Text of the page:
News of positive data from Moderna’s (Cambridge, MA) Phase I trial of a COVID-19 vaccine has dominated this week’s headlines. Their vaccine is an mRNA-based vaccine—an entirely new approach to not only vaccines but also to therapeutics. mRNA-based drugs and vacines belong to the broader category of nucleic acid-based drugs. These drugs are rising in prominence due to their potential to specifically target a wide range of diseases, including various types of cancer, autoimmune, and infectious diseases. Improvements in delivery methods have increased the efficacy of nucleic acid-based therapies.
In this WEEKLY, we’ll dig up the different types of nucleic acids and unearth mRNA-based therapeutics in development.
Term of the Week: Nucleic Acid
Nucleic acids are long chains of repeating units of nucleotides. Nucleotides are made up of a phosphate group, a sugar group, and a base.
- The deoxyribose is a more chemically stable sugar group because “deoxyribose” lacks the highly reactive oxygen atom.
- Two individual strands of linked nucleotides join together to make the double helix by forming complementary base pairs — “A” complements “T” and “C” complements “G.”
- Bases include Adenine (A), Cytosine (C), Guanine (G), Thymidine (T).
- The ribose sugar group is a less chemically stable sugar group because “ribose” has a highly reactive oxygen atom.
- RNA is typically single stranded.
- Bases include Adenine (A), Cytosine (C), Guanine (G), Uracil (U).
You probably recognize DNA as the molecule of heredity, and may recall that it provides cells with the instructions for making proteins. Enter messenger RNA (mRNA) — the literal messenger that relays the DNA instruction to the ribosome where the protein-making process takes place.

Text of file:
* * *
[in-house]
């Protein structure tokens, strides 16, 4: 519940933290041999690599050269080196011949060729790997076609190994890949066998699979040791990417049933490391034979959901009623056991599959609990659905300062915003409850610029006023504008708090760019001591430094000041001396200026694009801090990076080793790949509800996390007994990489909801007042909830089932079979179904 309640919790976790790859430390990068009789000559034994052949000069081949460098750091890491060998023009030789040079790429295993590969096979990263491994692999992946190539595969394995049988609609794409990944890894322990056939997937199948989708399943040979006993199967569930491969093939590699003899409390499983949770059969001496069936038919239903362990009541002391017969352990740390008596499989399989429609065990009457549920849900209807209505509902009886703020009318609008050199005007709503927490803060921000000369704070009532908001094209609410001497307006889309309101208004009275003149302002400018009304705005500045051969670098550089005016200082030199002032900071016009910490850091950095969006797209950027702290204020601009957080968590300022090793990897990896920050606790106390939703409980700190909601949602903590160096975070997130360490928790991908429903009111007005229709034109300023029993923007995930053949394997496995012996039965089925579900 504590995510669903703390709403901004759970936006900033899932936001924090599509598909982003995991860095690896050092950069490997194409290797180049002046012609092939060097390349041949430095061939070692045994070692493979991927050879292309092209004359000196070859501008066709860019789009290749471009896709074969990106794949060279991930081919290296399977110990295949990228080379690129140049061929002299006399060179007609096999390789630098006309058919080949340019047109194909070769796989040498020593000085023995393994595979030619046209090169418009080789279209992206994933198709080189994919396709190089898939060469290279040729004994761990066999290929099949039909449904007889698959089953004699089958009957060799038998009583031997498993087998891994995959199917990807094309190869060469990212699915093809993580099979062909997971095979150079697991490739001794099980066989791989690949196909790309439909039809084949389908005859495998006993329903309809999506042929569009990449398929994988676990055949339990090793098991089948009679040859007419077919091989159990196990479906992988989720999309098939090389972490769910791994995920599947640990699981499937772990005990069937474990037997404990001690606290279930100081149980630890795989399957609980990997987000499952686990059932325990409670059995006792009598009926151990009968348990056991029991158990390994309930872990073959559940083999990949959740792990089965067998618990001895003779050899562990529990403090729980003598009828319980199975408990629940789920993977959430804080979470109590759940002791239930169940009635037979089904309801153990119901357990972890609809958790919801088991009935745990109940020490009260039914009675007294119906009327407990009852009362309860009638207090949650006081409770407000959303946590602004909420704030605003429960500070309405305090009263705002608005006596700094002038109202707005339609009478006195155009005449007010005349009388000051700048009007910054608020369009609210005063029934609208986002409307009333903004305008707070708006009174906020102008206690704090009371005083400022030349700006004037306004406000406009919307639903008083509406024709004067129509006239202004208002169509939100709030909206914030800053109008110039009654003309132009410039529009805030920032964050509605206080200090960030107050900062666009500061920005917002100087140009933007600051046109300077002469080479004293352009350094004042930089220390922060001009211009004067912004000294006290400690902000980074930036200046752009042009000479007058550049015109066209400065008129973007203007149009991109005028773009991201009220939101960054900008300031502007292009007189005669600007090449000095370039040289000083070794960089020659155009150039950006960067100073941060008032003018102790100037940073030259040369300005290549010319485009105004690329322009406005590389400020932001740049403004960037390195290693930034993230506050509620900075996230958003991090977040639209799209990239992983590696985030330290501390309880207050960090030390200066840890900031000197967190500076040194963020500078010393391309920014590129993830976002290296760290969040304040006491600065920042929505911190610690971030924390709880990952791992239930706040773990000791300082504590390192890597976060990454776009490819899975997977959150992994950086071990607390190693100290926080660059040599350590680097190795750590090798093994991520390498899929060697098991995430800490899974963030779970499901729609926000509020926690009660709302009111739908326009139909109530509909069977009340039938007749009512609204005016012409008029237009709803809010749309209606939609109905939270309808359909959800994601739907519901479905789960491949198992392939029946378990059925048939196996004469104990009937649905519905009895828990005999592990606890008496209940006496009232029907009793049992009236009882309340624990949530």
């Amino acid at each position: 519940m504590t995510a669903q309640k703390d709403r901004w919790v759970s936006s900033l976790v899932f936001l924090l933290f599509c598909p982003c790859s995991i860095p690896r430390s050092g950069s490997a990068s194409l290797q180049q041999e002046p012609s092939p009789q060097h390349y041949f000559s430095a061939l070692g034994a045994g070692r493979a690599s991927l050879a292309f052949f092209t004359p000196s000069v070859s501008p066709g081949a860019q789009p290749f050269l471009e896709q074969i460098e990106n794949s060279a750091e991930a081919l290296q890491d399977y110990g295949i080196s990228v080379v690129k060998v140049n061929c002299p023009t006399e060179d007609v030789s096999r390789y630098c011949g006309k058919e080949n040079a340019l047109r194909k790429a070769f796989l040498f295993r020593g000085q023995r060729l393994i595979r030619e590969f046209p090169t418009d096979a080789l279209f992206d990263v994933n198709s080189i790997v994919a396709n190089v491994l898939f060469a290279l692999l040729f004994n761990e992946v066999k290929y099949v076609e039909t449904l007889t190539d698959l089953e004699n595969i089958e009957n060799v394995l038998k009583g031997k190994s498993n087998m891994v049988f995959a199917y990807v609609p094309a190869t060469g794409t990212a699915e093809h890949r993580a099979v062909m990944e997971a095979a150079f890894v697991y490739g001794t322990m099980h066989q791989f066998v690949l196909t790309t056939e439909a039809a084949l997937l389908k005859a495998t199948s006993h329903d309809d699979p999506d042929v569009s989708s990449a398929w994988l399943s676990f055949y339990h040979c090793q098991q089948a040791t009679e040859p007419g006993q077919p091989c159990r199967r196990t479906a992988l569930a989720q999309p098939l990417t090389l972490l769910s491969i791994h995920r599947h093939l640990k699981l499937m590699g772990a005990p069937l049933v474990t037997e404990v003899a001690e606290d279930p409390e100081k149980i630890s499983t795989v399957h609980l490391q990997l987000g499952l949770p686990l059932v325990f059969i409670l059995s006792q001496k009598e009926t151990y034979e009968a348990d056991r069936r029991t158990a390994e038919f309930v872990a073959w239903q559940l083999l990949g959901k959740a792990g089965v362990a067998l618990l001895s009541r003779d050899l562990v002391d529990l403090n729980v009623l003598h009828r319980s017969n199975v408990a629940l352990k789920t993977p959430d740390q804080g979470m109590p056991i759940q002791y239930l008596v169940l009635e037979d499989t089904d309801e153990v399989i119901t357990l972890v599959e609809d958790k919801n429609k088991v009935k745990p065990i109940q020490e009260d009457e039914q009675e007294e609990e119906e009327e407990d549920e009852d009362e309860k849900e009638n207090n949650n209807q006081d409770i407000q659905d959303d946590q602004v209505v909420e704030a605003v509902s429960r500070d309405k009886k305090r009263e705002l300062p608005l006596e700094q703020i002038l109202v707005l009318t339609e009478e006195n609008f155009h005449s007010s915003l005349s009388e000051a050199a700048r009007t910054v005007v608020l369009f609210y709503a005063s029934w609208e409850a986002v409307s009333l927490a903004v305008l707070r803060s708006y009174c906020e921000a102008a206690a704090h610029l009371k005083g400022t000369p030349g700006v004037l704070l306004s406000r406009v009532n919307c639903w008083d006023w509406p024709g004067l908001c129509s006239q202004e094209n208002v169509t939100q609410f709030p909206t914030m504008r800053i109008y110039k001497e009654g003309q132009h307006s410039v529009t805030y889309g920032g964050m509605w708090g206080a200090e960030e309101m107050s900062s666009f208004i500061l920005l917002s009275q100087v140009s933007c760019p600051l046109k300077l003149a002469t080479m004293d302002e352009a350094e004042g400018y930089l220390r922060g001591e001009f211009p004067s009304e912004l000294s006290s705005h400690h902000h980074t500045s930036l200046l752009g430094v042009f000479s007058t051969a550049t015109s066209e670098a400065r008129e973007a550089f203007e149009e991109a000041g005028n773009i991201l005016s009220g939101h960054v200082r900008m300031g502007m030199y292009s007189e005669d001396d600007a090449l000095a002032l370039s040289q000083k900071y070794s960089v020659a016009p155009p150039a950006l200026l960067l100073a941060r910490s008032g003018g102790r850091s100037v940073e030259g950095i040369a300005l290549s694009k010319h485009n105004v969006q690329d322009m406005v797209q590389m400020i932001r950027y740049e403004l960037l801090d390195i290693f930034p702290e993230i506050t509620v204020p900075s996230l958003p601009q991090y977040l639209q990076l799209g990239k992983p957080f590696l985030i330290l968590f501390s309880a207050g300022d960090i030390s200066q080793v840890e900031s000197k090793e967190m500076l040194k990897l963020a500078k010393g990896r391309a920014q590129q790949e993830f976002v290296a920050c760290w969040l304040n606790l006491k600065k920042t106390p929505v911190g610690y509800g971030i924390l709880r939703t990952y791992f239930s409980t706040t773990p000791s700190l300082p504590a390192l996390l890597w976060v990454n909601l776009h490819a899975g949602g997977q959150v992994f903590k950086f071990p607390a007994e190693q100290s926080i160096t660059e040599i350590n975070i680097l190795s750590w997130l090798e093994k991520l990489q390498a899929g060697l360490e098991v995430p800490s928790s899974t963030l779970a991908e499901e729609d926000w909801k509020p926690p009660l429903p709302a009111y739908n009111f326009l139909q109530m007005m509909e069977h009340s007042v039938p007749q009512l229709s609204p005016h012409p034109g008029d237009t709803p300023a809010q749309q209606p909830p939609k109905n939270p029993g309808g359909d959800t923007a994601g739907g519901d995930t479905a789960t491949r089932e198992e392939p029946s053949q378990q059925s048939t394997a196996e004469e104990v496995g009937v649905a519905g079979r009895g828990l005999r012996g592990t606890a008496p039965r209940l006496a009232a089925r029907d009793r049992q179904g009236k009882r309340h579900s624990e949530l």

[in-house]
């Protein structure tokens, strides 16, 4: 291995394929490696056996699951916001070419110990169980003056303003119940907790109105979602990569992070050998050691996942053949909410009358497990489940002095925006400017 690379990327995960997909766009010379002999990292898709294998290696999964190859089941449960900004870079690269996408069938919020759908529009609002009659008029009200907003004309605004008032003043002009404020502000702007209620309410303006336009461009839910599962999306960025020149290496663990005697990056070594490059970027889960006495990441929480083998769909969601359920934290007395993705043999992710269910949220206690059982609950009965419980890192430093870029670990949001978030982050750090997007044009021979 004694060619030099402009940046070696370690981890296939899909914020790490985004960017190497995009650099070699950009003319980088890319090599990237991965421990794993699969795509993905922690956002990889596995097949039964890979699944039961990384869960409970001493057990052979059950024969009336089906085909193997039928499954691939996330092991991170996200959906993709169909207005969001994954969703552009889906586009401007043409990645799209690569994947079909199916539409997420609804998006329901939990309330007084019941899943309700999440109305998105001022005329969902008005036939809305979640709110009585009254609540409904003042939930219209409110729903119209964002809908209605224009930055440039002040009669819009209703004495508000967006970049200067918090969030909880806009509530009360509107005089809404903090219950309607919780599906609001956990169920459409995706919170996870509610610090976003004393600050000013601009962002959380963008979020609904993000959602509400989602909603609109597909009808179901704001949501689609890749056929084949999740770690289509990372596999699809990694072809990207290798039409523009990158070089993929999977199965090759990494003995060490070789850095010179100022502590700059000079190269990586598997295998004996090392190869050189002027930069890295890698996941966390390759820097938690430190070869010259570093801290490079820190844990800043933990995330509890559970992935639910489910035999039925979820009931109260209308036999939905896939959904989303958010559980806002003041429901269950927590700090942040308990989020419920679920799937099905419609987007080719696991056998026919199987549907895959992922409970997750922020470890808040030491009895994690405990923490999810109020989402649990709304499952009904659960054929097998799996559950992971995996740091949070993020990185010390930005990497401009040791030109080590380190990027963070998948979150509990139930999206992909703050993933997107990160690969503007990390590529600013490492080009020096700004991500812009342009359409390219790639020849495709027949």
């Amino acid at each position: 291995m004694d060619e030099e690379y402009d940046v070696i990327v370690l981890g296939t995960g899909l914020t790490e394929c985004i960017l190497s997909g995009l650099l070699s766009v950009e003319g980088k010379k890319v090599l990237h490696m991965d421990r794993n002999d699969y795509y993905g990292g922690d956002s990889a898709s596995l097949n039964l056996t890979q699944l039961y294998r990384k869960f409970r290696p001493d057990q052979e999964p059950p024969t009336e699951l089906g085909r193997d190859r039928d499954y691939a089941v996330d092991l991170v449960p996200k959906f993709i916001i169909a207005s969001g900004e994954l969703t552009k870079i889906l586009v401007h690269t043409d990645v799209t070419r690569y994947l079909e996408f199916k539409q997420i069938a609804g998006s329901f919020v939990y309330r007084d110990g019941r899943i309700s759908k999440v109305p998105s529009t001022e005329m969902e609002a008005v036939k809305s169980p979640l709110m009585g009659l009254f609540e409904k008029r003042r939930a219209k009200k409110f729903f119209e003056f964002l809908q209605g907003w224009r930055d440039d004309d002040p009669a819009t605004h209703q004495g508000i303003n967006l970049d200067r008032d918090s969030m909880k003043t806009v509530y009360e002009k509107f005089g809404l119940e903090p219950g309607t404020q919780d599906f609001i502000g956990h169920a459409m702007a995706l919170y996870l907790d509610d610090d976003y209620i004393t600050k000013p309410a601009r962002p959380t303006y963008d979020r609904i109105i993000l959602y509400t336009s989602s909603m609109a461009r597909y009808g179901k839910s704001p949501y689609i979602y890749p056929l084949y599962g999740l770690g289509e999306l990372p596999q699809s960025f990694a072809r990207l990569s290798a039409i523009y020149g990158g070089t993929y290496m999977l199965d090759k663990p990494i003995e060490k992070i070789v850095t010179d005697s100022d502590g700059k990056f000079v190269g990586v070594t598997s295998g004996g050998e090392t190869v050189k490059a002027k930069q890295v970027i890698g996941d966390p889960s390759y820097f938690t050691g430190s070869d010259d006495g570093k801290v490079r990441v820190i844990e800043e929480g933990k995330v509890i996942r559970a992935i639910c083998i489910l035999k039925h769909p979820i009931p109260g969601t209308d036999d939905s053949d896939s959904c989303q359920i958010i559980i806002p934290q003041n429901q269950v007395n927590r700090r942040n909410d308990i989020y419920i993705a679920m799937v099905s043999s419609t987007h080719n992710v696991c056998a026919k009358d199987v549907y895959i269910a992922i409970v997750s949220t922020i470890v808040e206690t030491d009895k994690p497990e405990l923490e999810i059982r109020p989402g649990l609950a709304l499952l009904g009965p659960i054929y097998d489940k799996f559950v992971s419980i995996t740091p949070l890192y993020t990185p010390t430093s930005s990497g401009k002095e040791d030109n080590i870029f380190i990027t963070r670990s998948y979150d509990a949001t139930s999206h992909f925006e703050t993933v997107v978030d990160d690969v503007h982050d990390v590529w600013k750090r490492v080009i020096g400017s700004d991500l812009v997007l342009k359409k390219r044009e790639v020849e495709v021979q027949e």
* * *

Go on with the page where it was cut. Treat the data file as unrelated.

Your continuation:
So, why all this talk about mRNA? Well, protein therapeutics — injectable, protein-based drugs such as monoclonal antibodie — have revolutionized the treatment of a range of diseases, from diabetes to cancer to autoimmune disorders. However, they are time consuming and expensive to produce. Cells must be engineered to develop the desired protein, then grown in large (thousands of liters) tanks. Finally, the therapeutic protein must be painstakingly purified away from other proteins and cellular debris in the cell.
What if we could eliminate the huge biomanufacturing tanks and just have the patient make the therapeutic protein using their own cells? That is the idea behind mRNA therapeutics — figure out a way to provide the information contained in mRNA directly to the patient’s ribosomes and let the patient’s cells do the work. Not only would this be more efficient, it would also enable therapeutic proteins to be introduced directly inside cells or embed into the cell membrane. Recall that protein therapeutics injected into the bloodstream are too large to enter cells and are limited to interacting with proteins on the surface of cells or in the blood. (Article continues below)
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Theory vs. Reality
Like much in biotech, the concept of mRNA-based therapeutics is elegant in theory, yet rough in reality.
- Reason 1: The relative instability of the mRNA molecule itself; mRNA traveling through the bloodstream would typically be degraded by nucleases — enzymes that break down nucleic acids.
- Reason 2: “Foreign mRNA” coming from outside of the cell could trigger an immune response; our immune systems have evolved to recognize foreign mRNA as bad.